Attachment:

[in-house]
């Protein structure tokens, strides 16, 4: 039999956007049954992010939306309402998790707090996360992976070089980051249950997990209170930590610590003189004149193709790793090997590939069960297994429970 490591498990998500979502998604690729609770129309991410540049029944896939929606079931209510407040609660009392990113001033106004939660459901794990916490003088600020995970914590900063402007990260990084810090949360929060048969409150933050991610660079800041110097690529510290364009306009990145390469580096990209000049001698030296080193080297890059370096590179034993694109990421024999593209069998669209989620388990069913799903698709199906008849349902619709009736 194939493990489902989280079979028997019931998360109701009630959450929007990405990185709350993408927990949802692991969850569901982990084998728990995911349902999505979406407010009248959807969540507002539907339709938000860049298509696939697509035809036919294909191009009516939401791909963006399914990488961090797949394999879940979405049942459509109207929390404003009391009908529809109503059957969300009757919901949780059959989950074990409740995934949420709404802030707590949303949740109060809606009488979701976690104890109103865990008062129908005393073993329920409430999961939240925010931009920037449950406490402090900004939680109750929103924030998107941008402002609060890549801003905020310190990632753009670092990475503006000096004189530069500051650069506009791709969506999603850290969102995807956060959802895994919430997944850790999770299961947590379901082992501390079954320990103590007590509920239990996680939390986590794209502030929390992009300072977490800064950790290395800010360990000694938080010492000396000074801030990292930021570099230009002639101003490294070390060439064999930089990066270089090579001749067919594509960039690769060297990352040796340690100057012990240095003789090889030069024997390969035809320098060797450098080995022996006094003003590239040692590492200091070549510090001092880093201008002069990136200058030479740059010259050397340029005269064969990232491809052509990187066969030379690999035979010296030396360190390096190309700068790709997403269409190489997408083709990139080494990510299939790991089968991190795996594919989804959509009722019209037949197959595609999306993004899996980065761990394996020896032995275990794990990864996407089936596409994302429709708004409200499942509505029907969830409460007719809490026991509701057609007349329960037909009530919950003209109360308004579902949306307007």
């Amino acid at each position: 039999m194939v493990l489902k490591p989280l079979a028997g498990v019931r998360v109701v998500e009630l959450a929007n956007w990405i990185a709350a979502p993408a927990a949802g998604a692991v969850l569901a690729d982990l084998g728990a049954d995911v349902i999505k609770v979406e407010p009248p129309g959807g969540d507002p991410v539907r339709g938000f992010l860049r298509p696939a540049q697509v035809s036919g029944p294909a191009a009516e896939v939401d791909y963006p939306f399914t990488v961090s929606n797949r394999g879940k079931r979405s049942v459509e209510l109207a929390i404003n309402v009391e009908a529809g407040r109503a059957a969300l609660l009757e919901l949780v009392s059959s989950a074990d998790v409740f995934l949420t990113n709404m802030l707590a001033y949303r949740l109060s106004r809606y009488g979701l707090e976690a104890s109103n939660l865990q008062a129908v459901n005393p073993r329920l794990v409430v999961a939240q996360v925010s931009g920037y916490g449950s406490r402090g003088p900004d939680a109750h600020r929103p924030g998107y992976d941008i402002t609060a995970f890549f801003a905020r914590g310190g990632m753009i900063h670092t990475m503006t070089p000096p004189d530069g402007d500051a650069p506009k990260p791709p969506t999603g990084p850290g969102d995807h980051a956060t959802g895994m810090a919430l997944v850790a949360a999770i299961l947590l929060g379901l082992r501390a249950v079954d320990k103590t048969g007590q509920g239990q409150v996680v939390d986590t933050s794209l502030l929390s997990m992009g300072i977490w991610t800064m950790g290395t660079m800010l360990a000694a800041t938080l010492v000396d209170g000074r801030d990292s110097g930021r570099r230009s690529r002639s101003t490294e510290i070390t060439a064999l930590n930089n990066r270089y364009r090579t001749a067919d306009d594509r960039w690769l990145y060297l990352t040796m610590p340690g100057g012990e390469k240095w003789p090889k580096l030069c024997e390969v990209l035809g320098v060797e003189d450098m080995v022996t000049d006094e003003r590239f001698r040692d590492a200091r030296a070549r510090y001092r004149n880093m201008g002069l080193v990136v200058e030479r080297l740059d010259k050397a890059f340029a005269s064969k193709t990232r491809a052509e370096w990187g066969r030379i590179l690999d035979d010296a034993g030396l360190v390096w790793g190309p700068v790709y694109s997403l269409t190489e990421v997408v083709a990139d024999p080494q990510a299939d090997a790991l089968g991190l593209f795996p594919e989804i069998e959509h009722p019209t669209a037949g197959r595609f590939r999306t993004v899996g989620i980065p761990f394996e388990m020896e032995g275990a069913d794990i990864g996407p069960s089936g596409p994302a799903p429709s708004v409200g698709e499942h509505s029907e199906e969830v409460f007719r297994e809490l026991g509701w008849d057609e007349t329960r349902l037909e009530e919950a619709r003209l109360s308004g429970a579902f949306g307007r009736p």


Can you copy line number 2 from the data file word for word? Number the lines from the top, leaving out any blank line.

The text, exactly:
């Protein structure tokens, strides 16, 4: 039999956007049954992010939306309402998790707090996360992976070089980051249950997990209170930590610590003189004149193709790793090997590939069960297994429970 490591498990998500979502998604690729609770129309991410540049029944896939929606079931209510407040609660009392990113001033106004939660459901794990916490003088600020995970914590900063402007990260990084810090949360929060048969409150933050991610660079800041110097690529510290364009306009990145390469580096990209000049001698030296080193080297890059370096590179034993694109990421024999593209069998669209989620388990069913799903698709199906008849349902619709009736 194939493990489902989280079979028997019931998360109701009630959450929007990405990185709350993408927990949802692991969850569901982990084998728990995911349902999505979406407010009248959807969540507002539907339709938000860049298509696939697509035809036919294909191009009516939401791909963006399914990488961090797949394999879940979405049942459509109207929390404003009391009908529809109503059957969300009757919901949780059959989950074990409740995934949420709404802030707590949303949740109060809606009488979701976690104890109103865990008062129908005393073993329920409430999961939240925010931009920037449950406490402090900004939680109750929103924030998107941008402002609060890549801003905020310190990632753009670092990475503006000096004189530069500051650069506009791709969506999603850290969102995807956060959802895994919430997944850790999770299961947590379901082992501390079954320990103590007590509920239990996680939390986590794209502030929390992009300072977490800064950790290395800010360990000694938080010492000396000074801030990292930021570099230009002639101003490294070390060439064999930089990066270089090579001749067919594509960039690769060297990352040796340690100057012990240095003789090889030069024997390969035809320098060797450098080995022996006094003003590239040692590492200091070549510090001092880093201008002069990136200058030479740059010259050397340029005269064969990232491809052509990187066969030379690999035979010296030396360190390096190309700068790709997403269409190489997408083709990139080494990510299939790991089968991190795996594919989804959509009722019209037949197959595609999306993004899996980065761990394996020896032995275990794990990864996407089936596409994302429709708004409200499942509505029907969830409460007719809490026991509701057609007349329960037909009530919950003209109360308004579902949306307007």